We headed directly to Blenheim Palace yesterday morning. It’s the hereditary seat of the dukes of Marlborough — the eleventh duke still lives in one wing, with his fourth wife — going back to the first duke, John Churchill, at the beginning of the eighteenth century. The first duke was perhaps the greatest of English generals. He never lost a battle, and, when people speak of “the Duke of Marlborough” without special qualification, they’re typically speaking of him.
As his name suggests, Sir Winston Churchill was closely connected with the place and the family. In fact, he was born at Blenheim in 1874. His full name was Winston Leonard Spencer-Churchill — Spencer-Churchill is the actual name of the family now — and Princess Diana (in whom, to put it mildly, I have considerably less interest) was a relative. (“Lady Diana Spencer,” right?).
From Blenheim, we drove to Stratford-upon-Avon, where we spent the day wandering the town, visiting sites related to the late Mr. William Shakespeare. Among these sites, we visited Holy Trinity Church, where he is buried. Years ago, I believe that I read in a handout from the Knight family that relatives of ours, contemporaries with Mr. Shakespeare, are buried near him in the church, and that their two boys were named “William” (fairly ordinary, that) and “Shakespeare” (which is a bit less common as a personal name). I haven’t been back to Holy Trinity since discovering that — I had just been to the church a few weeks before, and kicked myself for not having known in time — so I’ve wanted to return and find their graves. But I couldn’t even find the handout, and I can’t remember their surname. So it seems that I’ll have to return when I have my information straight. Of course, maybe I was just hallucinating. But I have a personal interest in the Shakespearean authorship question: I’m guessing that, if they were contemporaries of his in this little town, and if they named their sons after him, they most likely knew him. It could be my family’s only brush with greatness, and I can’t lightly let that go.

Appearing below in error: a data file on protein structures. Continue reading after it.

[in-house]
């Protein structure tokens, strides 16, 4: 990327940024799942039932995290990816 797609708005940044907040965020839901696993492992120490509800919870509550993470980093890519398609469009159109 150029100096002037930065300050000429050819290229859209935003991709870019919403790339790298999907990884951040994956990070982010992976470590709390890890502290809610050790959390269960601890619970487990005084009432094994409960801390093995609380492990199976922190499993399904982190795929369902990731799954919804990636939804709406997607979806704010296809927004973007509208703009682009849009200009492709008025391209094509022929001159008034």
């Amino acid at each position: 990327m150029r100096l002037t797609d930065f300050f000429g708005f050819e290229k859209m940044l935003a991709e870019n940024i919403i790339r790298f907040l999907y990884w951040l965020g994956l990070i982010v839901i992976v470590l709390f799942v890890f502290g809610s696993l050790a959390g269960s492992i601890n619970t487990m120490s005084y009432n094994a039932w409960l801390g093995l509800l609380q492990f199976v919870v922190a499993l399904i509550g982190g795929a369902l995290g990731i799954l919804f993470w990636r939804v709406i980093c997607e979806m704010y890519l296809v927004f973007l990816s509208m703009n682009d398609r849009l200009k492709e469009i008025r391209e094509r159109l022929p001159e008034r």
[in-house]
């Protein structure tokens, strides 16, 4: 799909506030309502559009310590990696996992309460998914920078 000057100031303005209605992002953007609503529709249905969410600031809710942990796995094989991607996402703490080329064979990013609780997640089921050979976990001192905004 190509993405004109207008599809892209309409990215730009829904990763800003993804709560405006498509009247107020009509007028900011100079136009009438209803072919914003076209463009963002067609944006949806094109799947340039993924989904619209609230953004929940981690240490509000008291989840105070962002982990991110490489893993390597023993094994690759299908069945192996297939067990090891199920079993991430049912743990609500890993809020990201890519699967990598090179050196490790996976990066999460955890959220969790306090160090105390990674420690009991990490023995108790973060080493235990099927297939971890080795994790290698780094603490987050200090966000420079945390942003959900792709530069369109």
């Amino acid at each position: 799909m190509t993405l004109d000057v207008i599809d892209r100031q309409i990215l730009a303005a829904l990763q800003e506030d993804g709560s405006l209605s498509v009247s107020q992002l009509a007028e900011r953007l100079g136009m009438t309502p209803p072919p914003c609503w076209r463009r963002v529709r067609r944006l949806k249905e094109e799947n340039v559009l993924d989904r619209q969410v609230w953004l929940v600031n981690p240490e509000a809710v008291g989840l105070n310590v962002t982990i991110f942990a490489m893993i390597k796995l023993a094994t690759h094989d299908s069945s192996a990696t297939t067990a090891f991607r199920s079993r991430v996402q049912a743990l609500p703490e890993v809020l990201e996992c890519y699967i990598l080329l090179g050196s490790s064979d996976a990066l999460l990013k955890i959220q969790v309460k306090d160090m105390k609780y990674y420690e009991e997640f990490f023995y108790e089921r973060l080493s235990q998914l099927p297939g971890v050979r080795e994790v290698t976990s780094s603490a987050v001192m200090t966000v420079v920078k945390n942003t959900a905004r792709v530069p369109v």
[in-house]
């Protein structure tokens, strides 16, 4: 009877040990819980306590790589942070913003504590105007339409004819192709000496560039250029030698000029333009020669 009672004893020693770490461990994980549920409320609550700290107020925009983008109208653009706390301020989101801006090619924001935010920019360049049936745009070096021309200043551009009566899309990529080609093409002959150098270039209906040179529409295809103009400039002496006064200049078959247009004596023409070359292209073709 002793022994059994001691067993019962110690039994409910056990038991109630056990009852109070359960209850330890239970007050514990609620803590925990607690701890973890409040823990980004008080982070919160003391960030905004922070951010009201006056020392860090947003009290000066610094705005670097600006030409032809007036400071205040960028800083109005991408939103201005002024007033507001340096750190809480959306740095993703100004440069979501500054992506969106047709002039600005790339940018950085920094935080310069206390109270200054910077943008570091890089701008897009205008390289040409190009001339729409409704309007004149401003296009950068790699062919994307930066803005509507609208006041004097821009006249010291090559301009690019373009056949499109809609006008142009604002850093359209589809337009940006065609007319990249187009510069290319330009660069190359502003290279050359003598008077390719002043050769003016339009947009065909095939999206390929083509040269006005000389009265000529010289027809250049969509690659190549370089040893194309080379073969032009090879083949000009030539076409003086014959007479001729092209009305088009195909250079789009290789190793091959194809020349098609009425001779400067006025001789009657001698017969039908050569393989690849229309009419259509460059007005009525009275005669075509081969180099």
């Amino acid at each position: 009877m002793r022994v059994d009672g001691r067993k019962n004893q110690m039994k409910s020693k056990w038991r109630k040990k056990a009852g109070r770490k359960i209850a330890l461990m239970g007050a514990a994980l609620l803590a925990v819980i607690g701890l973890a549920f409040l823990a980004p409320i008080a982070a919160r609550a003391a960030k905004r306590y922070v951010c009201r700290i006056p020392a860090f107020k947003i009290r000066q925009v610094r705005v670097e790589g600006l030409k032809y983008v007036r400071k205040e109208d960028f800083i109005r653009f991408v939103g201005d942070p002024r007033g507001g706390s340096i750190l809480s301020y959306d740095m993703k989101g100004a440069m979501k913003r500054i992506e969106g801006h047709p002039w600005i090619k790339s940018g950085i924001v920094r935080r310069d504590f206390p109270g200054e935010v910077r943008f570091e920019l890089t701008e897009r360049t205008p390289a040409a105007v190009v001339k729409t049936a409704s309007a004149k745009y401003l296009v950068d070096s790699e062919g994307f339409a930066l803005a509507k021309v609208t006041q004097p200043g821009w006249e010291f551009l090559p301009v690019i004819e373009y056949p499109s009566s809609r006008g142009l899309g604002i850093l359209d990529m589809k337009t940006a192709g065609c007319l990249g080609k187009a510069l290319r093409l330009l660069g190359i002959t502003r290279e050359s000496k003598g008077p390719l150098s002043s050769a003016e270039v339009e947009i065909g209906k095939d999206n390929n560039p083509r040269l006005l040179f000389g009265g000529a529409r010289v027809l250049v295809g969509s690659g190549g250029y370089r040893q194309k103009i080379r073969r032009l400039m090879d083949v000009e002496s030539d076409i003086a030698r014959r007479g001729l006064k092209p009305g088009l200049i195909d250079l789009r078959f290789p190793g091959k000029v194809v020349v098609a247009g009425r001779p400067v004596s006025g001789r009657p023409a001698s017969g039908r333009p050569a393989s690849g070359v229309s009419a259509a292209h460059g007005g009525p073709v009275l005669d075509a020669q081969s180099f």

In the evening, we attended a curious production of As You Like It at the Royal Shakespeare Theatre. Ornamented with country music, reggae, marijuana references, an allusion to Johnny Cash, hippies, and rock music, it wasn’t my favorite production of the play. But it was undeniably fun.
We spent the night at the Arden Way Guesthouse, which is owned by a very charming hostess, a retired teacher, and which is ideally located: a seven-minute scenic walk across the bridge over the Avon River delivers you directly to the Theatre, which is right in the heart of the historic old town.
Posted from Stratford-upon-Avon, England